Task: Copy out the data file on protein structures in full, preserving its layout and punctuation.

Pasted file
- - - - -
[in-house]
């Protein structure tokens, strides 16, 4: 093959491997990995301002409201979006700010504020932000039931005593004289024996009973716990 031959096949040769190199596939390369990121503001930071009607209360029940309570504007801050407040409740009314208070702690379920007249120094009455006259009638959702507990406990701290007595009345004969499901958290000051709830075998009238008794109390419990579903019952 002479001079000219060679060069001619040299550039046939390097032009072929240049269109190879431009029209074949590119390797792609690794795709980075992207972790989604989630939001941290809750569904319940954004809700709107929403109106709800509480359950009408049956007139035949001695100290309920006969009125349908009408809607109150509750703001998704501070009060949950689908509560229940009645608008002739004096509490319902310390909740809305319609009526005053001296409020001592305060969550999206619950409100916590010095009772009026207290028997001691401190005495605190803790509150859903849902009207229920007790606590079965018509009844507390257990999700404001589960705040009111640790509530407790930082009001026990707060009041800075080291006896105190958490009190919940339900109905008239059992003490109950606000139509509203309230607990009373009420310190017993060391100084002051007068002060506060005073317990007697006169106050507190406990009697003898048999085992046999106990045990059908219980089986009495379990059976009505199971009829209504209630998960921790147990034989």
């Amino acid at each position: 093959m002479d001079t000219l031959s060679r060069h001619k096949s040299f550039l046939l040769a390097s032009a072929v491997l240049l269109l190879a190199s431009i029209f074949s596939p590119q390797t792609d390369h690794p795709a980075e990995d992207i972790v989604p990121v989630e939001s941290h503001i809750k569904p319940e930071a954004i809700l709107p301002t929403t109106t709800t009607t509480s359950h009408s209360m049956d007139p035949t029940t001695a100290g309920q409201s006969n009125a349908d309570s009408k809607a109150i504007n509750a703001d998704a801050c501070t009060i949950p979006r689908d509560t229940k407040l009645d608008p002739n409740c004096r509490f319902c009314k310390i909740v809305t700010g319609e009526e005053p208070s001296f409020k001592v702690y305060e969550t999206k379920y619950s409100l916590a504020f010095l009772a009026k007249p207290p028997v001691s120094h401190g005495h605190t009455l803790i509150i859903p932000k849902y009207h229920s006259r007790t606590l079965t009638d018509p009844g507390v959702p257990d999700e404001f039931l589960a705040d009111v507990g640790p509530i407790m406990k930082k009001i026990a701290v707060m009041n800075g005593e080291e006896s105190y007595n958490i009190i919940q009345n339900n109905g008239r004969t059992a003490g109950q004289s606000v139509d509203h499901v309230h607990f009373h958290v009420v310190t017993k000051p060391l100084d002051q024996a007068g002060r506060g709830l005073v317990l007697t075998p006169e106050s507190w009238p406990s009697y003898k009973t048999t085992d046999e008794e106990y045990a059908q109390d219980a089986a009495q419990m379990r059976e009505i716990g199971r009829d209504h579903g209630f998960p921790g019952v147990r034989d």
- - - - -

[in-house]
């Protein structure tokens, strides 16, 4: 093959491997990995301002409201979006700010504020932000039931005593004289024996009973716990 031959096949040769190199596939390369990121503001930071009607209360029940309570504007801050407040409740009314208070702690379920007249120094009455006259009638959702507990406990701290007595009345004969499901958290000051709830075998009238008794109390419990579903019952 002479001079000219060679060069001619040299550039046939390097032009072929240049269109190879431009029209074949590119390797792609690794795709980075992207972790989604989630939001941290809750569904319940954004809700709107929403109106709800509480359950009408049956007139035949001695100290309920006969009125349908009408809607109150509750703001998704501070009060949950689908509560229940009645608008002739004096509490319902310390909740809305319609009526005053001296409020001592305060969550999206619950409100916590010095009772009026207290028997001691401190005495605190803790509150859903849902009207229920007790606590079965018509009844507390257990999700404001589960705040009111640790509530407790930082009001026990707060009041800075080291006896105190958490009190919940339900109905008239059992003490109950606000139509509203309230607990009373009420310190017993060391100084002051007068002060506060005073317990007697006169106050507190406990009697003898048999085992046999106990045990059908219980089986009495379990059976009505199971009829209504209630998960921790147990034989």
């Amino acid at each position: 093959m002479d001079t000219l031959s060679r060069h001619k096949s040299f550039l046939l040769a390097s032009a072929v491997l240049l269109l190879a190199s431009i029209f074949s596939p590119q390797t792609d390369h690794p795709a980075e990995d992207i972790v989604p990121v989630e939001s941290h503001i809750k569904p319940e930071a954004i809700l709107p301002t929403t109106t709800t009607t509480s359950h009408s209360m049956d007139p035949t029940t001695a100290g309920q409201s006969n009125a349908d309570s009408k809607a109150i504007n509750a703001d998704a801050c501070t009060i949950p979006r689908d509560t229940k407040l009645d608008p002739n409740c004096r509490f319902c009314k310390i909740v809305t700010g319609e009526e005053p208070s001296f409020k001592v702690y305060e969550t999206k379920y619950s409100l916590a504020f010095l009772a009026k007249p207290p028997v001691s120094h401190g005495h605190t009455l803790i509150i859903p932000k849902y009207h229920s006259r007790t606590l079965t009638d018509p009844g507390v959702p257990d999700e404001f039931l589960a705040d009111v507990g640790p509530i407790m406990k930082k009001i026990a701290v707060m009041n800075g005593e080291e006896s105190y007595n958490i009190i919940q009345n339900n109905g008239r004969t059992a003490g109950q004289s606000v139509d509203h499901v309230h607990f009373h958290v009420v310190t017993k000051p060391l100084d002051q024996a007068g002060r506060g709830l005073v317990l007697t075998p006169e106050s507190w009238p406990s009697y003898k009973t048999t085992d046999e008794e106990y045990a059908q109390d219980a089986a009495q419990m379990r059976e009505i716990g199971r009829d209504h579903g209630f998960p921790g019952v147990r034989d």